Also at the end of the folder you are asked if you want to go back to first image, return to browser, or go to the next folder or stay on current image.

BALANCE also has nine thumbnails, and a variation slider which allows you to shift the overall color balance of the image towards a particular color. This can be very useful for photos taken on a grey day or to add warmth to a complexion. The same applies to HUE, with controls for hue, saturation and lightness or an auto correction choice. I did not see much change in the AUTO which I thought ran for a long time, but I work with high resolution and that may be why.

The FOCUS CONTROL was good and bad. Good was the ’softer or sharper’ slider, bad was the lack of being able to zoom in and get a really close-up of where the focus took you. I also tried the AUTO BUTTON and it ran a long time, but any difference I saw was moot.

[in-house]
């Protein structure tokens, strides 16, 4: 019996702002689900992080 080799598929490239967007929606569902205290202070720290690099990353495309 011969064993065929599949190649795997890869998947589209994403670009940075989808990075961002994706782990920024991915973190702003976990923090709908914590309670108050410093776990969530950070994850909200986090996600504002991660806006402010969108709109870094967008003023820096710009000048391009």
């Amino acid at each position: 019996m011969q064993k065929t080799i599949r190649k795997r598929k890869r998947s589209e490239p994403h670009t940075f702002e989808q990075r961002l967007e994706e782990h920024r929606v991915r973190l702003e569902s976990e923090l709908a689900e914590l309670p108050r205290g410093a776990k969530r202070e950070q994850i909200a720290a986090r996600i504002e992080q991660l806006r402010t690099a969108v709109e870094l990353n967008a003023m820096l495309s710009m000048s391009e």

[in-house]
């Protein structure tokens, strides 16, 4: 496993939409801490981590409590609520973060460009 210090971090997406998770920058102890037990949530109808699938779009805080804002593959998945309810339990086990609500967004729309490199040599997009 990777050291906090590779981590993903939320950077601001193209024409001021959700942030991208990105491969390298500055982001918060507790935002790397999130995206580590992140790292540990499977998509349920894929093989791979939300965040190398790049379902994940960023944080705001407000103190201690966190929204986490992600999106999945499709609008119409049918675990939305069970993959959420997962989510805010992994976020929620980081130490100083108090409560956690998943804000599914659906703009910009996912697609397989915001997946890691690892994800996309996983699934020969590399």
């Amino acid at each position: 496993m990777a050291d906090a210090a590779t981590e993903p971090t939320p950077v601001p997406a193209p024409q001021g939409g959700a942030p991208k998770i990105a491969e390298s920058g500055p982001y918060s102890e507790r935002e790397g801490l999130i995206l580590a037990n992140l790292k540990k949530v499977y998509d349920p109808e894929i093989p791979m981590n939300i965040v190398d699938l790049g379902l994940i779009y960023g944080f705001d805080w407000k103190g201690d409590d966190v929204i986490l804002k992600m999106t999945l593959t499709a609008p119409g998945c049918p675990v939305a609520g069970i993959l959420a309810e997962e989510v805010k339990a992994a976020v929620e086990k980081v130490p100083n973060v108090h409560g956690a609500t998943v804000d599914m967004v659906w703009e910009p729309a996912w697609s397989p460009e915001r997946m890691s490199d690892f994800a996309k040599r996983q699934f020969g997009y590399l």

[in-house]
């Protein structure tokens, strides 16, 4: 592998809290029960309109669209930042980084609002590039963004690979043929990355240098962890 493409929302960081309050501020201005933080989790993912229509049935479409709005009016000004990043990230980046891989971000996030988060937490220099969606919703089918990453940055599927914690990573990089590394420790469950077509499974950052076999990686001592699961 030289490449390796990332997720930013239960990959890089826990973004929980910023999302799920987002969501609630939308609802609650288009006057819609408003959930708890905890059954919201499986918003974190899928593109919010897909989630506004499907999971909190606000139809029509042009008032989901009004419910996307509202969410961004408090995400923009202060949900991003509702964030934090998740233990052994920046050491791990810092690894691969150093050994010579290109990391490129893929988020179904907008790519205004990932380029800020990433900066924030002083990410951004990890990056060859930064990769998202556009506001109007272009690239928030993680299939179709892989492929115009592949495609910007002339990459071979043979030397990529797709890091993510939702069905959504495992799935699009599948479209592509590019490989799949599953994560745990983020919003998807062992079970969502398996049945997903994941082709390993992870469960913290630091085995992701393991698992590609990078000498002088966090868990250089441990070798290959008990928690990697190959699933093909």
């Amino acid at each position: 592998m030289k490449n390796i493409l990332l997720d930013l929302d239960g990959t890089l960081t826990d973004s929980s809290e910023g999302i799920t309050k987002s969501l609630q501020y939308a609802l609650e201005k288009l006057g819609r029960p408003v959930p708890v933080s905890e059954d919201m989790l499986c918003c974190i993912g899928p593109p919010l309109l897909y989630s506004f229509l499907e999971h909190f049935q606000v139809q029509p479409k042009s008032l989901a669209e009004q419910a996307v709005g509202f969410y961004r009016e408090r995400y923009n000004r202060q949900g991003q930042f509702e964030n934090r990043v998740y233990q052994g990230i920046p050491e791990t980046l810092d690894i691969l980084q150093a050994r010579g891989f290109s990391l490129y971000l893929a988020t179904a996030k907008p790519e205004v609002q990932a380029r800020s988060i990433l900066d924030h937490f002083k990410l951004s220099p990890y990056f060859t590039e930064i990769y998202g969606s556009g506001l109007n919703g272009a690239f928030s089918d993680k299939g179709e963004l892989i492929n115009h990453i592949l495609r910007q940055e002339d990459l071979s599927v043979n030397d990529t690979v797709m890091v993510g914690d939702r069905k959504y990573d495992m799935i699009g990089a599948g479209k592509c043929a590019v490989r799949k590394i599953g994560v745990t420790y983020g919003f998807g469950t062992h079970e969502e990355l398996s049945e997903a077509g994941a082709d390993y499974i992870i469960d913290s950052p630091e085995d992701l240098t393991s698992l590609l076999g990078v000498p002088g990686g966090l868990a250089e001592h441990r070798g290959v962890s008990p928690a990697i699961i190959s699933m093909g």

The HISTOGRAM has great control and use. Your choice of master, red, green or blue channel, directions on how to use the white, gray and black levels in the image and most importantly a zoom in and zoom out control, and your choice of original size, fit to screen or center in the window control.

TONE allows you to easily create sepia, duotone and monochrome effects with just one click, or to adjust to any of these effects to any degree with sliders.